Exclusive Interview

«It is time to send a crystal clear message, “Enough is enough.” They should stop this politically motivated destructive game»: an interview with H.E. Ambassador Ali Asghar Soltanieh by Veronika Terpugova

On October 18, 2023, requirements set forth in the UN Security Council Resolution 2231 on the Iranian missile program and international cooperation with Tehran on this matter expired.

In this regard, PIR Center conducted an interview with H.E. Ambassador Ali Asghar Soltanieh, a nuclear scientist and multilateral diplomat, Permanent Representative of the Islamic Republic of Iran to the IAEA (1982-1987, 2006-2013), President of the Vienna International Institute for Middle East Studies (VIIMES), member of PIR Center Advisory Board. During the talk a wide range of issues on the JCPOA and Iran’s nuclear program was discussed.

H.E. Ambassador Ali Asghar Soltanieh is retired and expresses views in his personal capacity.

The interview was conducted by Veronika Terpugova, PIR Center Education & Training Program intern.

Veronika Terpugova: Even though Rosemary A. DiCarlo, the UN Under-Secretary-General for Political and Peacebuilding Affairs, confirmed the termination of all penalties against Iran under the Resolution 2231, the Council of the EU announced further unilateral sanctions against Iran’s ballistic missile program. They justified their decision by claiming that Iran had not complied with the 2015 nuclear agreement since 2019. What is your view on that and what reciprocal measures could be implemented by Iran? Are the EU countries to be considered violators together with the US now? Is the EU, as coordinator of the Joint Commission of the JCPOA, taking steps that go against the very resolution on which the JCPOA is based?

H.E. Ambassador Ali Asghar Soltanieh: I emphasize that I am retired and have no official responsibility. I express views in my personal capacity.

Iran has been in full commitment with the JCPOA and has been complying with it. It was the US that withdrew, and it was the EU that did not fulfil its obligations, and also was unable to compensate that serious shock by US to the whole JCPOA. They asked us for patience and not to react. For one year Iran showed, the so-called “strategic patience”. Unfortunately, the EU was not able even to establish and realize the INSTEX mechanism. They were totally unable to do anything to compensate at least partly so that Iran could digest the new reality. They did not appreciate that Iran respected them, instead they tried to create problems here and there. You can now see that they have been following the American “maximum pressure”. The US left the JCPOA and started imposing new sanctions, and the EU was following that move rather than neutralizing it. The EU has to be blamed for the status quo and possible ultimate collapse of the JCPOA.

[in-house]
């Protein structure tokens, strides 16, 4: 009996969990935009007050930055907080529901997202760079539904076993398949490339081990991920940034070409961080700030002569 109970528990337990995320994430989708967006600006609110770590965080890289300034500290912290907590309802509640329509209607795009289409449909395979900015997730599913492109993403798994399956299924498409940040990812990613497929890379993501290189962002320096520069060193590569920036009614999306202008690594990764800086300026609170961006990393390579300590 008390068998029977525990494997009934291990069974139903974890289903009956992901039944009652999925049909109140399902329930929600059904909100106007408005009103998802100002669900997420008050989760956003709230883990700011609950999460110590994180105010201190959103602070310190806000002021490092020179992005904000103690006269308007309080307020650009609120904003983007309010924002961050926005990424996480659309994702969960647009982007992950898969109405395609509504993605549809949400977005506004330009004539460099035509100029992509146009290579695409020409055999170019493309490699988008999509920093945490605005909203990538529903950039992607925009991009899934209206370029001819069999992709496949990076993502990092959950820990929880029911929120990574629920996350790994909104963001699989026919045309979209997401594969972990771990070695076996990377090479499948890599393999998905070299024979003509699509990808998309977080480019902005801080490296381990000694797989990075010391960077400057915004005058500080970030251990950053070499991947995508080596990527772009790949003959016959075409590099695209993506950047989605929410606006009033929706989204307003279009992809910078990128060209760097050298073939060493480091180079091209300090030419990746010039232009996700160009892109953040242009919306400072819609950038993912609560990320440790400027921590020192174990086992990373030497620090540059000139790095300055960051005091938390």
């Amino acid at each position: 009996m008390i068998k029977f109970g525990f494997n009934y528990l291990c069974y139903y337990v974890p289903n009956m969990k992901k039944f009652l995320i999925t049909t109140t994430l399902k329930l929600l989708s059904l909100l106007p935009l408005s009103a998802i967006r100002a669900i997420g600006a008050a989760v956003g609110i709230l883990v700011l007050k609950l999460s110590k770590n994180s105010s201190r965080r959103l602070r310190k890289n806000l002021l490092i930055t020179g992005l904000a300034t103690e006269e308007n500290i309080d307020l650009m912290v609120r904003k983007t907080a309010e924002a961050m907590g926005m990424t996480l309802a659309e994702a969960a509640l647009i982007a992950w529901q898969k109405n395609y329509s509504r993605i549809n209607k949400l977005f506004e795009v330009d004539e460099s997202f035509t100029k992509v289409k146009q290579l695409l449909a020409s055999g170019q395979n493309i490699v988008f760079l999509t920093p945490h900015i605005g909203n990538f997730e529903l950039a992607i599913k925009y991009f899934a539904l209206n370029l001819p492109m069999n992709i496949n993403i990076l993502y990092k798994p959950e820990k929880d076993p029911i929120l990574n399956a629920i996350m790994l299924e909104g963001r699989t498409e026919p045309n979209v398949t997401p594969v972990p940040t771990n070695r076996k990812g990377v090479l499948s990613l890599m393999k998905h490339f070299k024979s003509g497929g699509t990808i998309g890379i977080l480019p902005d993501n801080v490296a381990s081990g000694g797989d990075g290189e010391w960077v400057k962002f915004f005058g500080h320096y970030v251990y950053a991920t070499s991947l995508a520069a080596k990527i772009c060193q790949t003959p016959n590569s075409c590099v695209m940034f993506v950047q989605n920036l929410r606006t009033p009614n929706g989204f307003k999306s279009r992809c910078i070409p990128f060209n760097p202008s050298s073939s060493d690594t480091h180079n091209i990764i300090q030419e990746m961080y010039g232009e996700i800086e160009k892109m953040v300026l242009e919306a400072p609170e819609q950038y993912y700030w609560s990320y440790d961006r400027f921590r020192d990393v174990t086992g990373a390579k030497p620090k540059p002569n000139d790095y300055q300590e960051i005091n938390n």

As regards the Resolution 2231, I have my own portion of the criticism. I am of the view that Iran should not have made so much compromise on the JCPOA and even agreed with the Resolution 2231. The Resolution was supposed to consist of only two lines: the first one — to endorse the JCPOA, the second one – to eliminate the previous Resolution of the UN Security Council. If you look at this Resolution, which I think is a sign of dishonesty and hypocrisy of another party, specifically the United States, it includes additional Appendix, which has nothing to do with the nuclear issue. It contains provisions about military activities, specifically missiles. The EU has no right to complain about Iran because it was also not honest. While Iran was so cooperative and compromising on the JCPOA and the many in the whole world appreciated it, they proposed the text of Resolution 2231, deviating from the gentleman agreement to focus merely on the nuclear issue. One could feel hypocrisy in their attitude and conduct. My colleagues in charge of the negotiations tried to digest the situation and take it quietly so as not to lead to public outrage. Otherwise, we could have immediately said that either the Resolution should be eliminated or Iran will withdraw from the JCPOA. Iran was polite enough not to react immediately to the adoption of the Resolution but they, on the contrary, raise the issue each time Iran tests a missile, which is 100% legitimate. As a matter of fact, by bringing up disputable issues they themselves threatened the future of the JCPOA. Each time that they raise the issue of our legitimate right to missiles, they influence the future of the JCPOA.